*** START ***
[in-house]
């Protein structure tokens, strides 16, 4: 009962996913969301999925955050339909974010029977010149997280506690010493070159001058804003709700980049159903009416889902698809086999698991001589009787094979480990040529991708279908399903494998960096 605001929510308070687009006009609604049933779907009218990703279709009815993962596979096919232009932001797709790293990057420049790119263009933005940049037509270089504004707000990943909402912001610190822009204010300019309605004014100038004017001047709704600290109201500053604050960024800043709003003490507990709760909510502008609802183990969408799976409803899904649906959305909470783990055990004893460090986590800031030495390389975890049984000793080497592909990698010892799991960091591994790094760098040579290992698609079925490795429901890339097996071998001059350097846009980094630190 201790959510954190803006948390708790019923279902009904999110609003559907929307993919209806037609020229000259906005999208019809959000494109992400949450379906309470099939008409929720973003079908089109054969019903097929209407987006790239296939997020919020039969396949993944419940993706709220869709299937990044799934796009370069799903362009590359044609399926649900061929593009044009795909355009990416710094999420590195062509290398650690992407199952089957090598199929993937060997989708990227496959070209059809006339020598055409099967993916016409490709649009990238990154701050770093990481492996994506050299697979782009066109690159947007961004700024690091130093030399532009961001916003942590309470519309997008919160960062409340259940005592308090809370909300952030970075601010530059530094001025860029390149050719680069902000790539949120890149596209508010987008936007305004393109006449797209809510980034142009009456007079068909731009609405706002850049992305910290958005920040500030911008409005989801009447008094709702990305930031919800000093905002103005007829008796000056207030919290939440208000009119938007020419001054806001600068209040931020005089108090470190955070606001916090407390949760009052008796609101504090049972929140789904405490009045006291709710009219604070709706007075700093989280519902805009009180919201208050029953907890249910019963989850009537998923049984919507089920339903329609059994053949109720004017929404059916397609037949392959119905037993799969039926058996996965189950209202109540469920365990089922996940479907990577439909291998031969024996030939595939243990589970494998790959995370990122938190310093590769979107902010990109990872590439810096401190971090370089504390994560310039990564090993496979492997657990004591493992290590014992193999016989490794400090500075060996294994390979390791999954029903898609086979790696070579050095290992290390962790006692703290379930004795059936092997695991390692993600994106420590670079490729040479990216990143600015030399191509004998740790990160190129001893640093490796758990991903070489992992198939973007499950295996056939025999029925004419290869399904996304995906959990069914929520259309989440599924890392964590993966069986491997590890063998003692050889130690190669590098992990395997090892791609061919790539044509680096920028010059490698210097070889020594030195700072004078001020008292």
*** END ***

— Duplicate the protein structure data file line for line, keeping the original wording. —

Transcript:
[in-house]
């Protein structure tokens, strides 16, 4: 009962996913969301999925955050339909974010029977010149997280506690010493070159001058804003709700980049159903009416889902698809086999698991001589009787094979480990040529991708279908399903494998960096 605001929510308070687009006009609604049933779907009218990703279709009815993962596979096919232009932001797709790293990057420049790119263009933005940049037509270089504004707000990943909402912001610190822009204010300019309605004014100038004017001047709704600290109201500053604050960024800043709003003490507990709760909510502008609802183990969408799976409803899904649906959305909470783990055990004893460090986590800031030495390389975890049984000793080497592909990698010892799991960091591994790094760098040579290992698609079925490795429901890339097996071998001059350097846009980094630190 201790959510954190803006948390708790019923279902009904999110609003559907929307993919209806037609020229000259906005999208019809959000494109992400949450379906309470099939008409929720973003079908089109054969019903097929209407987006790239296939997020919020039969396949993944419940993706709220869709299937990044799934796009370069799903362009590359044609399926649900061929593009044009795909355009990416710094999420590195062509290398650690992407199952089957090598199929993937060997989708990227496959070209059809006339020598055409099967993916016409490709649009990238990154701050770093990481492996994506050299697979782009066109690159947007961004700024690091130093030399532009961001916003942590309470519309997008919160960062409340259940005592308090809370909300952030970075601010530059530094001025860029390149050719680069902000790539949120890149596209508010987008936007305004393109006449797209809510980034142009009456007079068909731009609405706002850049992305910290958005920040500030911008409005989801009447008094709702990305930031919800000093905002103005007829008796000056207030919290939440208000009119938007020419001054806001600068209040931020005089108090470190955070606001916090407390949760009052008796609101504090049972929140789904405490009045006291709710009219604070709706007075700093989280519902805009009180919201208050029953907890249910019963989850009537998923049984919507089920339903329609059994053949109720004017929404059916397609037949392959119905037993799969039926058996996965189950209202109540469920365990089922996940479907990577439909291998031969024996030939595939243990589970494998790959995370990122938190310093590769979107902010990109990872590439810096401190971090370089504390994560310039990564090993496979492997657990004591493992290590014992193999016989490794400090500075060996294994390979390791999954029903898609086979790696070579050095290992290390962790006692703290379930004795059936092997695991390692993600994106420590670079490729040479990216990143600015030399191509004998740790990160190129001893640093490796758990991903070489992992198939973007499950295996056939025999029925004419290869399904996304995906959990069914929520259309989440599924890392964590993966069986491997590890063998003692050889130690190669590098992990395997090892791609061919790539044509680096920028010059490698210097070889020594030195700072004078001020008292």